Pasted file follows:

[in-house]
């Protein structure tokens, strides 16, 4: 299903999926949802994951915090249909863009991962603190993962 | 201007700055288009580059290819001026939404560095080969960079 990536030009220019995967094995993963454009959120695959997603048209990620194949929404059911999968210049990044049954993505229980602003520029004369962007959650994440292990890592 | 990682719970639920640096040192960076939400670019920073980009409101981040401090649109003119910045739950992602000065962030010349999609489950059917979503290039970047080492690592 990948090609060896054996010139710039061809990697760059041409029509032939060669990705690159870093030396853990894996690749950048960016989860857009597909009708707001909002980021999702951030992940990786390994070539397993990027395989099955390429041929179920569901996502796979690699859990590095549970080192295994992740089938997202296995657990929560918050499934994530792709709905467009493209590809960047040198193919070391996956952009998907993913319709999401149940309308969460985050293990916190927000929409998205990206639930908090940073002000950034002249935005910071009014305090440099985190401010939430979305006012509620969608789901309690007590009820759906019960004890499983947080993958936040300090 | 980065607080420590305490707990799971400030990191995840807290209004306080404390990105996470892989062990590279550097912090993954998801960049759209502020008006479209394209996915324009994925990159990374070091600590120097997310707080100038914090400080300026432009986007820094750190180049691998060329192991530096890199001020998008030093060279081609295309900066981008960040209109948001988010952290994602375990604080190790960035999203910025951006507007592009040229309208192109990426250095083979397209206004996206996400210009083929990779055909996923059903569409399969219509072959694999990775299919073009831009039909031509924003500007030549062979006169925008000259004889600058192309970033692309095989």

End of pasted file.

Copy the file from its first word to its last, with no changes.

[in-house]
């Protein structure tokens, strides 16, 4: 299903999926949802994951915090249909863009991962603190993962 | 201007700055288009580059290819001026939404560095080969960079 990536030009220019995967094995993963454009959120695959997603048209990620194949929404059911999968210049990044049954993505229980602003520029004369962007959650994440292990890592 | 990682719970639920640096040192960076939400670019920073980009409101981040401090649109003119910045739950992602000065962030010349999609489950059917979503290039970047080492690592 990948090609060896054996010139710039061809990697760059041409029509032939060669990705690159870093030396853990894996690749950048960016989860857009597909009708707001909002980021999702951030992940990786390994070539397993990027395989099955390429041929179920569901996502796979690699859990590095549970080192295994992740089938997202296995657990929560918050499934994530792709709905467009493209590809960047040198193919070391996956952009998907993913319709999401149940309308969460985050293990916190927000929409998205990206639930908090940073002000950034002249935005910071009014305090440099985190401010939430979305006012509620969608789901309690007590009820759906019960004890499983947080993958936040300090 | 980065607080420590305490707990799971400030990191995840807290209004306080404390990105996470892989062990590279550097912090993954998801960049759209502020008006479209394209996915324009994925990159990374070091600590120097997310707080100038914090400080300026432009986007820094750190180049691998060329192991530096890199001020998008030093060279081609295309900066981008960040209109948001988010952290994602375990604080190790960035999203910025951006507007592009040229309208192109990426250095083979397209206004996206996400210009083929990779055909996923059903569409399969219509072959694999990775299919073009831009039909031509924003500007030549062979006169925008000259004889600058192309970033692309095989």